Cycling instructors have accused Transport for London of ‘breaking promises’ after it quietly suspended funding for councils to deliver cycle training.
TfL’s decision to immediately and indefinitely cut the funding – a result of the body’s ongoing financial crisis and reliance on short-term government bailouts – may affect the jobs of around 300 cycling instructors, who provide training to children in schools and on holiday courses, as well as to adults.
The Independent Workers’ Union of Great Britain (IWGB), which represents cycling instructors, revealed that every local authority in London has been informed by TfL that no money will be provided for cycle training “until September at least”. With the funding apparently suspended “until further notice”, there is currently no guarantee that it will return in the autumn.
“So what is likely to happen is the courses and training to happen over July, August and September, they may get cancelled. And no new courses may get booked – and we as instructors will be paying the price,” Suami Rocha, a cycling instructor and secretary of IWGB’s Cycling Instructors’ Branch, told the Islington Tribune.
Rocha, who claims that cycle instructors are the latest “victim” in a political battle between TfL and the Department for Transport, also told the Evening Standard: “On the hottest day on record, cycling instructors are hearing news that the Mayor of London and TfL are pouring fuel on the fire of climate change by cutting this essential training and green jobs.
“If they were serious about hitting the environmental goals they have laid out, they would be increasing funding for this green alternative, not completely decimating it.”
Islington cycle instructor Rocha expressed his disappointment that a pledge made earlier this year by TfL’s cycling commissioner Will Norman that “cycle training would remain a priority” now appears to have been broken. He also called on control of cycle training funding to pass from TfL to Active Travel England.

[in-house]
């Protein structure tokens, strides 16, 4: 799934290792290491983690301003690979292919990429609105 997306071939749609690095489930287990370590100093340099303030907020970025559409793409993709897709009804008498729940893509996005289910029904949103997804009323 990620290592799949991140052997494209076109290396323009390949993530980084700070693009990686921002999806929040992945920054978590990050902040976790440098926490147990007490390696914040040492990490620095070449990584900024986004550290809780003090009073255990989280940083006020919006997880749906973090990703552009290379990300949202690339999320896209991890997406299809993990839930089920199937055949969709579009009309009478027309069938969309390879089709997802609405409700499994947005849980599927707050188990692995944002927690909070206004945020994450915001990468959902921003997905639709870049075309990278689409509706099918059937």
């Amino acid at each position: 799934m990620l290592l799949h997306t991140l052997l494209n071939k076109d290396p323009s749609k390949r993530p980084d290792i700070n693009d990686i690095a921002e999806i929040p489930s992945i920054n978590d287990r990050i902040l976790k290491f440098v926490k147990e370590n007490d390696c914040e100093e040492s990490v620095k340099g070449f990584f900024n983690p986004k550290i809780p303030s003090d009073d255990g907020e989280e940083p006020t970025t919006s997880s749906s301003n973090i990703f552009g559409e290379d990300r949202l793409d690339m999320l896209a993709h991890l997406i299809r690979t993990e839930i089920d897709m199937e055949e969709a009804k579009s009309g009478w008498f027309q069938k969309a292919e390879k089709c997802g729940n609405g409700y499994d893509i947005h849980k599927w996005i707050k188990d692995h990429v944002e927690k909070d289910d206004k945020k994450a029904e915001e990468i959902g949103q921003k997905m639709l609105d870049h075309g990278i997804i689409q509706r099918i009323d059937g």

“We want to highlight the fact that the government has promised to provide cycle training to every child and adult,” he said.
“TfL is denying Londoners that opportunity and we want to call them out on their broken promise.”
Last October, the IWBG organised a group ride from Trafalgar Square to City Hall to protest TfL’s decision to half the budget for school cycle training provision for the fourth quarter of 2021.
The union also pointed out at the time that instructors – who have been subject to a pay freeze for 12 years, equivalent to a 30 per cent pay cut – are facing falls in income, as well as sudden job losses and what it describes as unfair cancellation policies.
In a letter co-signed by Haringey Labour Climate Action, Haringey and Enfield COP26 Coalition, Unite Community Enfield, Unite Housing Workers, and Enfield Trade Unionist coalition, the IWGB called on Mayor of London Sadiq Khan and Deputy Mayor for Transport Heidi Alexander to reverse the cut in funding.
It also pointed out that in the Gear Change document published the year before, the government promised that every person in England in need of cycle training would be entitled to receive it.
Transport for London has said that the latest cuts to cycle training provision in the capital are a direct result of the body’s precarious financial situation.
“Our last funding deal with Government ended on 24 June,” a TfL spokesperson said in a statement. “The short-term extensions that have been agreed since then have come with no further funding and only allow us to run public transport services and meet existing contractual commitments.
“As a result, we have had to pause work in a number of areas until further notice, including borough face-to-face cycle training and other vital work to make London’s streets safer.
“Unfortunately, we will only be able to restart this funding to boroughs when sufficient investment is secured in our negotiations with the Government.”
Ryan joined road.cc as a news writer in December 2021. He has written about cycling and some ball-centric sports for various websites, newspapers, magazines and radio. Before returning to writing about cycling full-time, he completed a PhD in History and published a book and numerous academic articles on religion and politics in Victorian Britain and Ireland (though he remained committed to boring his university colleagues and students with endless cycling trivia). He can be found riding his bike very slowly through the Dromara Hills of Co. Down.